Low Enzyme levels May Be Why You’re Feeling Sick!
Dr. Oz invited Dr. Robynne Chutkan, a Gastroenterologist, onto the show to discuss low enzyme levels, and how they affect the body. They created a self-check test, which helps determine if you may have a problem with low enzyme levels.
There are three different categories of symptoms: digestive, physical, and mind/mood. There are twelve common symptoms within these categories, and having three or more could mean that you have a problem with low enzymes. Six or more of these symptoms is a concern, and you may wish to consider boosting your enzyme levels. The full Dr. Oz’s self-check test is available here, but the symptoms can be broken down as follows:
These symptoms are the most common, and so it is not unusual to have several of them. Symptoms include, constipation, bloating, diarrhea, and floating stool (undigested fats cause the stool to float). When food is not being properly digested in the GI tract, it gets excreted and is present in the stool. Undigested food also gets fermented in the colon, and this is what creates gas and causes bloating.
Symptoms include: hair loss or thinning, dull skin, weak nails, and rashes. Though bloating is the most common symptom of low enzymes, hair loss is the second most common complaint amongst Dr. Chutkan’s patients. The loss of your hair, or thickness of your hair, is directly linked to your guts ability to process protein. If protein isn’t being broken down properly, the tissues that regenerate quickly, like skin, nails, and hair, are going to be affected — they essentially cannot keep up.
Mind or Mood Symptoms
Symptoms include: mood swings, headaches, fatigue, and insomnia. When the digestive system is working well, and the gut is feeling good and having healthy bowel movements, the rest of the body is feeling good as well. If the gut is struggling, then the body will also struggle and be unwell. If nutrients are being absorbed, then cells are being properly nourished, and the immune system works well. Many people do not make the connection between low enzymes and weakened immunity, and just assume that they are not recovering quickly from colds due to aging. Mood swings can also come from the body not processing carbs correctly, leading to blood sugar levels being unstable.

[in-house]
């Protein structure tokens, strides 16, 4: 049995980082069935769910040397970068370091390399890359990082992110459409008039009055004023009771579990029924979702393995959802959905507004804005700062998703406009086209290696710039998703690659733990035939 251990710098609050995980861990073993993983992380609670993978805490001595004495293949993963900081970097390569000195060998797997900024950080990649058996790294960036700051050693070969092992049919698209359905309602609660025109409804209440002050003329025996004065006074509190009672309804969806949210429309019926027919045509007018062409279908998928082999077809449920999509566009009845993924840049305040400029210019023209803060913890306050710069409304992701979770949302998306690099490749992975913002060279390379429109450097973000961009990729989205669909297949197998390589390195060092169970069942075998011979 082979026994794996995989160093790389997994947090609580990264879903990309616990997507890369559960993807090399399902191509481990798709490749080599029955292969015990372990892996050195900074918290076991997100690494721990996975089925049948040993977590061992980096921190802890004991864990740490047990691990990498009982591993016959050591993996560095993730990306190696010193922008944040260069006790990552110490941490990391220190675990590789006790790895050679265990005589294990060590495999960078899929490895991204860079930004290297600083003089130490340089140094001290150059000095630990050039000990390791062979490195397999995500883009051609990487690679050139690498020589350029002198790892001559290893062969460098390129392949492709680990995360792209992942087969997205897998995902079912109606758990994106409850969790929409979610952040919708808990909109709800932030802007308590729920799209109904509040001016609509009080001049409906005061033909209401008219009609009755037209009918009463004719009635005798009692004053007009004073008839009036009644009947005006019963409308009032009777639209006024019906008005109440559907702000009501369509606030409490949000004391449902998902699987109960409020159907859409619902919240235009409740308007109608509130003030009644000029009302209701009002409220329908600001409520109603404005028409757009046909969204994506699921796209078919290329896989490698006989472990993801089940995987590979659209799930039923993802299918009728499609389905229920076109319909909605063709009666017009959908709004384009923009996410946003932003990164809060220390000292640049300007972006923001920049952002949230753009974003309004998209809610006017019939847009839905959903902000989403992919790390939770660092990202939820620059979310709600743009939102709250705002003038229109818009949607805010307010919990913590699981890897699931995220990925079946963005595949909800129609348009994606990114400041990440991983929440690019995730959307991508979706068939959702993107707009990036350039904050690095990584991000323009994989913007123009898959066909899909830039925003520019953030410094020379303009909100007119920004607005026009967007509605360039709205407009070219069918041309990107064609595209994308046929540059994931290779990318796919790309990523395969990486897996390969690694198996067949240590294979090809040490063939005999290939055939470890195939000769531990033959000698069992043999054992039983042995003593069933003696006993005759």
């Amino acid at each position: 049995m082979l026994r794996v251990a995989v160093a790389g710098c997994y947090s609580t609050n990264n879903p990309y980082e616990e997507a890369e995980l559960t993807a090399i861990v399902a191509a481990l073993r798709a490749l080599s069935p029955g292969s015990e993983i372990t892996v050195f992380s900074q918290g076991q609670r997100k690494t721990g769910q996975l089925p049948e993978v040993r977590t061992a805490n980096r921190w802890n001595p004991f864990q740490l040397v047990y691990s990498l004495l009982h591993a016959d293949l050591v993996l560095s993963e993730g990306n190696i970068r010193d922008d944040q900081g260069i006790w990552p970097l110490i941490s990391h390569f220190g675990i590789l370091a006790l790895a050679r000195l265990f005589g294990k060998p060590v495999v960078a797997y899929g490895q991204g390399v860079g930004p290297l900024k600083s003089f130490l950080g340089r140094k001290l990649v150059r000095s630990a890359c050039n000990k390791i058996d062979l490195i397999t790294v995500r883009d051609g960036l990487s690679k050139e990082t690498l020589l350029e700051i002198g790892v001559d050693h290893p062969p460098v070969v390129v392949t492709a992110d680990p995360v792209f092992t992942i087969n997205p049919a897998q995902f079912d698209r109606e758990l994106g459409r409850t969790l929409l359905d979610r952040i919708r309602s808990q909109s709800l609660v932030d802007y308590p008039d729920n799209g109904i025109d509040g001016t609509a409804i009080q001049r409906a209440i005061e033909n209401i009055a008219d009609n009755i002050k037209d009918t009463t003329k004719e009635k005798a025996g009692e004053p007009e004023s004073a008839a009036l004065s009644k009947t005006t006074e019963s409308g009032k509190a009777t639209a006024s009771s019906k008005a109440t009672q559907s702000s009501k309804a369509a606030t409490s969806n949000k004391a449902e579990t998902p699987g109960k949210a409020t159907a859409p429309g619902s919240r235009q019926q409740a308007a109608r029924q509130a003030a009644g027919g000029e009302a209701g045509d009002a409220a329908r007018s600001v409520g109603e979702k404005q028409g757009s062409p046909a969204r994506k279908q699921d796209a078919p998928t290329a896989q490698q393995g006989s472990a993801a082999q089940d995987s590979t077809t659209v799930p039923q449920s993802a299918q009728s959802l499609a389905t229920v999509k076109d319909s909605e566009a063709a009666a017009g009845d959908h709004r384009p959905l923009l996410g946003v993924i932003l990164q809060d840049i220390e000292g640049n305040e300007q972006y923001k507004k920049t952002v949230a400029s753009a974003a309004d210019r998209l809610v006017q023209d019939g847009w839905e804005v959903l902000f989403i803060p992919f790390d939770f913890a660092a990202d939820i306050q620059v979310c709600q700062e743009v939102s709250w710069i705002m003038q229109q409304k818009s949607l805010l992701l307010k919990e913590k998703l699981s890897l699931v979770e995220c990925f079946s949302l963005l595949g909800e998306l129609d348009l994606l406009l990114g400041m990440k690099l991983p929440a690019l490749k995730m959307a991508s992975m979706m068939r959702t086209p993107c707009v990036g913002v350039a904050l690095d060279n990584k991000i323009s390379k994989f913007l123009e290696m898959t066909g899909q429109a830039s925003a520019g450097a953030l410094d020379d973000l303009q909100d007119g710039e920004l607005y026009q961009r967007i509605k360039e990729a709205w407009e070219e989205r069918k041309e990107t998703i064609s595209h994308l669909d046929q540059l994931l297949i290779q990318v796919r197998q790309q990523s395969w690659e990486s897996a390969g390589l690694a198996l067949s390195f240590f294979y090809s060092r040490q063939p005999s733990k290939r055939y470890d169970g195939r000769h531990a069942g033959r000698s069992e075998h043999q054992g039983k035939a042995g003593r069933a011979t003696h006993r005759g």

Options For Boosting Enzymes
Eating raw or fermented foods (likesauerkraut or pickled carrots) can boost the production of the good bacteria that helps digestive enzymes. These foods also have their own enzymes, which means that your digestive system doesn’t have to work as hard to digest them properly. Nuts have an enzyme that helps to digest fats, but make sure you eat them raw and not roasted, as any food that is heated to over 118 degrees will not be of help. Raw papaya contains enzymes that break down protein, and sprouts are also a good option.
Over-the-counter supplements are also available, but you should be careful to check the contents of these before buying. Because these supplements are not regulated by the FDA, they do not have to be checked for safety or their effectiveness. Make sure that you are choosing a supplement that contains lipase, protease, and amylase. Avoid supplements with fillers like wheat, corn, soy, propylene, or glycol. Enzymes should always be from raw, natural sources and not chemically synthesized.
The New Green Drink Recipe
Dr. Oz changed his recipe of green drink to include pineapple. Pineapple contains an enzyme called bromelain, which breaks down proteins. Pineapple juice is so effective doing this, that it can even be used as a meat tenderizer.
To make the new version of his drink, juice the following: 1/4 head celery, 3 carrots, 2 cups spinach, 1/4 orange, 1/2 cucumber, 1/4 lemon, 1/2 bunch parsley, 1/4 lime, 1/4 pineapple, and 1 bunch mint.